Michael Gove scraps government homework guidelines

Girl studying The decision on whether to set homework at all - and if so how much - will fall to head teachers

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Head teachers in England are to be given greater discretion over how much homework their pupils are set.

Education Secretary Michael Gove has scrapped the guidelines for home study introduced by Labour in 1998.

It follows parents' complaints that too much homework is limiting family time and opportunities for play and sport.

Education officials said head teachers should be able to make decisions free from "unnecessary bureaucratic guidance".

Labour's guidelines recommend an hour a week for five to seven-year-olds, gradually rising to 2.5 hours per night for pupils aged between 14 and 16.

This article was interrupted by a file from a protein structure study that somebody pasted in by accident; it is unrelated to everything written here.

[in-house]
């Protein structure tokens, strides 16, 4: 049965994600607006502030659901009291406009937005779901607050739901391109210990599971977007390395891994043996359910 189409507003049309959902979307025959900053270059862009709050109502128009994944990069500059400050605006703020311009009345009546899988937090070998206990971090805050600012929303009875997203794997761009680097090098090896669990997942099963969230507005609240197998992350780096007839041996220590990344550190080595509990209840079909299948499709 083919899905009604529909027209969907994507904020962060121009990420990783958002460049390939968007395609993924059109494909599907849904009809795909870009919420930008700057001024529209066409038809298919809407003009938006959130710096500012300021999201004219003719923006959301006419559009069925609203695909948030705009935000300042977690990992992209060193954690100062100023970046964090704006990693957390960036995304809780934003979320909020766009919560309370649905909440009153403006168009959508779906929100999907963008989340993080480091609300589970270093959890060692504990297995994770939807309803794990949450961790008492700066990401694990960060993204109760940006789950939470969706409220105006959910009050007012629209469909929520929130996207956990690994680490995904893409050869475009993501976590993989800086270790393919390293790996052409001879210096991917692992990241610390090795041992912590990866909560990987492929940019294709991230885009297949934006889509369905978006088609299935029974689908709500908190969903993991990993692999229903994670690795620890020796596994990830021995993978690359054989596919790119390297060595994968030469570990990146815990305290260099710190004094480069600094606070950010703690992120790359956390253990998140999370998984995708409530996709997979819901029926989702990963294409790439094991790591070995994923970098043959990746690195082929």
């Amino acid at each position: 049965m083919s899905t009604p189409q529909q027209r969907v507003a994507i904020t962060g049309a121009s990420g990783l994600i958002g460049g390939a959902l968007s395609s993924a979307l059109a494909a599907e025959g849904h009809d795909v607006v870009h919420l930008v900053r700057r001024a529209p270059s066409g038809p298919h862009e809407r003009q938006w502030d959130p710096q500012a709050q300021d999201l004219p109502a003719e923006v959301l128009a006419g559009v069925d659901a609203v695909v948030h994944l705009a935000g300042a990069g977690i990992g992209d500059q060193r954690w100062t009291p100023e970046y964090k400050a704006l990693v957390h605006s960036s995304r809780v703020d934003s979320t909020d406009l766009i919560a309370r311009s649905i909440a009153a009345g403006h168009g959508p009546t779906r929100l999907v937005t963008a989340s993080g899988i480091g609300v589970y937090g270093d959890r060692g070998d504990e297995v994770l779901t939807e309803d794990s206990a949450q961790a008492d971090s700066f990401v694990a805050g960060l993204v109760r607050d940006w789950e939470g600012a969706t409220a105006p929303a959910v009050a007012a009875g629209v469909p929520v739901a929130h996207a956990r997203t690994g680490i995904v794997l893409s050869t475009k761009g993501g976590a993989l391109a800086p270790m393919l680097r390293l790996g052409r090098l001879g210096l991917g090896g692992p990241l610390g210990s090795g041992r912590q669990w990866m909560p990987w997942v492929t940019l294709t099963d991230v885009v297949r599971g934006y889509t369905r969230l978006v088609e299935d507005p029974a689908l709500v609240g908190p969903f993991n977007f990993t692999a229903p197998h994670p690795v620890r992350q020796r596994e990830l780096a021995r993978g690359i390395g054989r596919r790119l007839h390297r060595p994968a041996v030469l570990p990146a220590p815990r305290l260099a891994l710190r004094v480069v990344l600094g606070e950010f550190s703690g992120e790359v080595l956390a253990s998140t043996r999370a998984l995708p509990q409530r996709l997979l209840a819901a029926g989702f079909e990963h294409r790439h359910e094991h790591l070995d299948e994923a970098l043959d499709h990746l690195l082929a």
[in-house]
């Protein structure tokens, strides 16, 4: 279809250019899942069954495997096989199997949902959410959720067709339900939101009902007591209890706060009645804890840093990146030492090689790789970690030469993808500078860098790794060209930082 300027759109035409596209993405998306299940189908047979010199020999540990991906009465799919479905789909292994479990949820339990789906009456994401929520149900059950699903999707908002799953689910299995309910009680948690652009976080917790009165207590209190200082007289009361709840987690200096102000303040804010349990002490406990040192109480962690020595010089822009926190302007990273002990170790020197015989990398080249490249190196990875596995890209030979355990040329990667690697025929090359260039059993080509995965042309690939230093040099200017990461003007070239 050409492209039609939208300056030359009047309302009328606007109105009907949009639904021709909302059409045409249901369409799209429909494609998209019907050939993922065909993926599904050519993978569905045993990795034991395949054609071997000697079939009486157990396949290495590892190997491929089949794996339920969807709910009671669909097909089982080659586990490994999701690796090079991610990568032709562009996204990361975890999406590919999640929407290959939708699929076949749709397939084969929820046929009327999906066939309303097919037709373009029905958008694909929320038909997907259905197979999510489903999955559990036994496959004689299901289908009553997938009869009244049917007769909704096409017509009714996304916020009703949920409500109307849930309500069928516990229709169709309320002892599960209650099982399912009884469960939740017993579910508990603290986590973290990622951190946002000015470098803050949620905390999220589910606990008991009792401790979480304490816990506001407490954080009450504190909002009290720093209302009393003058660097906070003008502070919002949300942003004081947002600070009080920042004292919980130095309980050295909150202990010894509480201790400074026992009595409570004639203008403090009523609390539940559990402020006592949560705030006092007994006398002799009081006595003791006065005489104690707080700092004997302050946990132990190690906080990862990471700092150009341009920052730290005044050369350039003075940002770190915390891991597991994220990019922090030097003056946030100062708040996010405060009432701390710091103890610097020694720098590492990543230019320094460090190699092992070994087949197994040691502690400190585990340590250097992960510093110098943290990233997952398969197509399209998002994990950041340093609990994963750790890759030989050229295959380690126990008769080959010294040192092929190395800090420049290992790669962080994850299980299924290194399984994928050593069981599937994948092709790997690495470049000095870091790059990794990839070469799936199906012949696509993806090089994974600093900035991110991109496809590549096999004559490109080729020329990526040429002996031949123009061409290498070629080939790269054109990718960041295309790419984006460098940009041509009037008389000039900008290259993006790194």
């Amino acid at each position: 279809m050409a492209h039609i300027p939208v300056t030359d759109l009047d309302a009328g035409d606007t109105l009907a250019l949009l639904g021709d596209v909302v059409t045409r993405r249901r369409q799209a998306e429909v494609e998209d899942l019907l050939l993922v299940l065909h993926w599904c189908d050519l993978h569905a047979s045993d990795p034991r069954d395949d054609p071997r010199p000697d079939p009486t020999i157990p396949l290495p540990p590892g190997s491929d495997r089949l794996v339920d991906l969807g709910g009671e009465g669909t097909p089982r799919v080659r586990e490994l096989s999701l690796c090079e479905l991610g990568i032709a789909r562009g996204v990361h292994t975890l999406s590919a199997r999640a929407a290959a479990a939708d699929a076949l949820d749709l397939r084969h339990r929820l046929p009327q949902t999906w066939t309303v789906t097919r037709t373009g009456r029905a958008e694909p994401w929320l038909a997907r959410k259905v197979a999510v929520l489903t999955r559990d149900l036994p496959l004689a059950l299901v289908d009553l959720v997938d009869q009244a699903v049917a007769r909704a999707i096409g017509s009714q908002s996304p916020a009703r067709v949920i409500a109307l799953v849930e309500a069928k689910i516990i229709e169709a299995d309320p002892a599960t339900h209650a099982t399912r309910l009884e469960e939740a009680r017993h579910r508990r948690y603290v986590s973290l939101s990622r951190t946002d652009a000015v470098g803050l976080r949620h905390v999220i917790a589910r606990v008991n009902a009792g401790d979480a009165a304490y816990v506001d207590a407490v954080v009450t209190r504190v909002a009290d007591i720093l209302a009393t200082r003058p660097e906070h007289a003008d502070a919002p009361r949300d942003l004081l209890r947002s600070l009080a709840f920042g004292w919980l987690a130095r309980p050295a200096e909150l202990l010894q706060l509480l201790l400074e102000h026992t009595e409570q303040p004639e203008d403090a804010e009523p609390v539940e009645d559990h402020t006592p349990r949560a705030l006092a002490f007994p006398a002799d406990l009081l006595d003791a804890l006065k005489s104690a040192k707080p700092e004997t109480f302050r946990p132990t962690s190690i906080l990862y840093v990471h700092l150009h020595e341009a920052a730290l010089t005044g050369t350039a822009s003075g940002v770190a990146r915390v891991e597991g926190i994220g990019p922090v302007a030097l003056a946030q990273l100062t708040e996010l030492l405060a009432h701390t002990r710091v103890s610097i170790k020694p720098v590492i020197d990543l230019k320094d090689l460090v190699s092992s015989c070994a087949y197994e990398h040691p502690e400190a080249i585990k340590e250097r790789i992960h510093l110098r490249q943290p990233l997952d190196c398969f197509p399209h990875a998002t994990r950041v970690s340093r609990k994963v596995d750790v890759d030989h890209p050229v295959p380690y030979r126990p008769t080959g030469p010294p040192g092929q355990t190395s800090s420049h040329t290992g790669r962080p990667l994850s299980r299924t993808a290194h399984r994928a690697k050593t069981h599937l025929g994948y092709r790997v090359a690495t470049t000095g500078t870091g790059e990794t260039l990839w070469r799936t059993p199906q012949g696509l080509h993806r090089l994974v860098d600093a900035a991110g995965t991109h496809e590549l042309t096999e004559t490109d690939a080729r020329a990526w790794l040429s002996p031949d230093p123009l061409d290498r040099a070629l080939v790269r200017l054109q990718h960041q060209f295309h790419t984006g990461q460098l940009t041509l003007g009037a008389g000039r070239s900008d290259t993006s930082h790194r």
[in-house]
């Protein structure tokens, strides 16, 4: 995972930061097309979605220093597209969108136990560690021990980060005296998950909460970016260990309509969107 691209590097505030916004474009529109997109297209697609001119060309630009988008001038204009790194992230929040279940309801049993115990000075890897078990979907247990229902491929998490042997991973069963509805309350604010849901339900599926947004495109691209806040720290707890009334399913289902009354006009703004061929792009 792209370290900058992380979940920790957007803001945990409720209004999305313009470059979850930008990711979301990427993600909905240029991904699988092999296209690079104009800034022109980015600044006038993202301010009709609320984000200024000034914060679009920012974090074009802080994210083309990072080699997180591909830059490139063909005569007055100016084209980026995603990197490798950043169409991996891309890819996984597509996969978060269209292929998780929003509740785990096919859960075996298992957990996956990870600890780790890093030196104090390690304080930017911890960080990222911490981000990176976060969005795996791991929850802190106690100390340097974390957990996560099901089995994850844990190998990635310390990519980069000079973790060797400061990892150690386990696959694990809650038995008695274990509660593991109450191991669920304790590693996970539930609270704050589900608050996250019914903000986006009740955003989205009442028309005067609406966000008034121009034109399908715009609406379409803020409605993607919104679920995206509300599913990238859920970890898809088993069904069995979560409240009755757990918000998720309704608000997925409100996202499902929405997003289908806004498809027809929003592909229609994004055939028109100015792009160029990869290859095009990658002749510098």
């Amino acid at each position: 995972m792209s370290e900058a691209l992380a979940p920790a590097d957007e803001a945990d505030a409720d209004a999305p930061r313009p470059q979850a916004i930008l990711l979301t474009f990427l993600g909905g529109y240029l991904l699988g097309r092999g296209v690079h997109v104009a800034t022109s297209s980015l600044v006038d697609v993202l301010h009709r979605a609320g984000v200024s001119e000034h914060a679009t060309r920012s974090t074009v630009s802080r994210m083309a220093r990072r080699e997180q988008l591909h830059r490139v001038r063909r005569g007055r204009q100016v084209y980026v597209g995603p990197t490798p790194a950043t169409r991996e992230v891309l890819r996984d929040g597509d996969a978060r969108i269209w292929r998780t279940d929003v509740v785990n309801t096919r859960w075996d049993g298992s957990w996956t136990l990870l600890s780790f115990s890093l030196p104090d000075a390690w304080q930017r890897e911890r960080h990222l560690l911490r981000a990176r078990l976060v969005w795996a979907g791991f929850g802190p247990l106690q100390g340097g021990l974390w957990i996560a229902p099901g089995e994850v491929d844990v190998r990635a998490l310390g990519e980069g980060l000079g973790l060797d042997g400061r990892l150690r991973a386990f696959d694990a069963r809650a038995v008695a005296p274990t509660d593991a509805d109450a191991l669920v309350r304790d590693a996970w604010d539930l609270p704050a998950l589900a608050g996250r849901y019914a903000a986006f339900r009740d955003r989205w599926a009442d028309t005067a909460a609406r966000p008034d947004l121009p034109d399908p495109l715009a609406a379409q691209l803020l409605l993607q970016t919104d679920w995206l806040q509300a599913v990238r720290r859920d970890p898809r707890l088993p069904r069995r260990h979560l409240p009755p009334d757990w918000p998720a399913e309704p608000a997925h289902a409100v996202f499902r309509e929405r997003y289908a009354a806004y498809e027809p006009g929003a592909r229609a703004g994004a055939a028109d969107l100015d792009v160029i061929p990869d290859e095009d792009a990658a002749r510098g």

Now, the decision on whether to set homework at all - and if so how much - will fall to head teachers.

A Department for Education spokesman said homework was "part and parcel of a good education".

"We trust head teachers to set the homework policy for their school. They know their pupils best and should be free to make these decisions without having to adhere to unnecessary bureaucratic guidance."

Russell Hobby, general secretary of the National Association of Head Teachers, said: "Homework is like most things in education - it is quality that counts, not quantity. If homework is properly connected to lessons, and regularly marked, it works.

"Just setting large volumes of homework for the sake of meeting targets doesn't work. Sensible discretion on the part of head teachers, to ensure the schools' homework policy reinforces their teaching strategy, is fine."

The administrations of Northern Ireland, Scotland and Wales have devolved powers for education.

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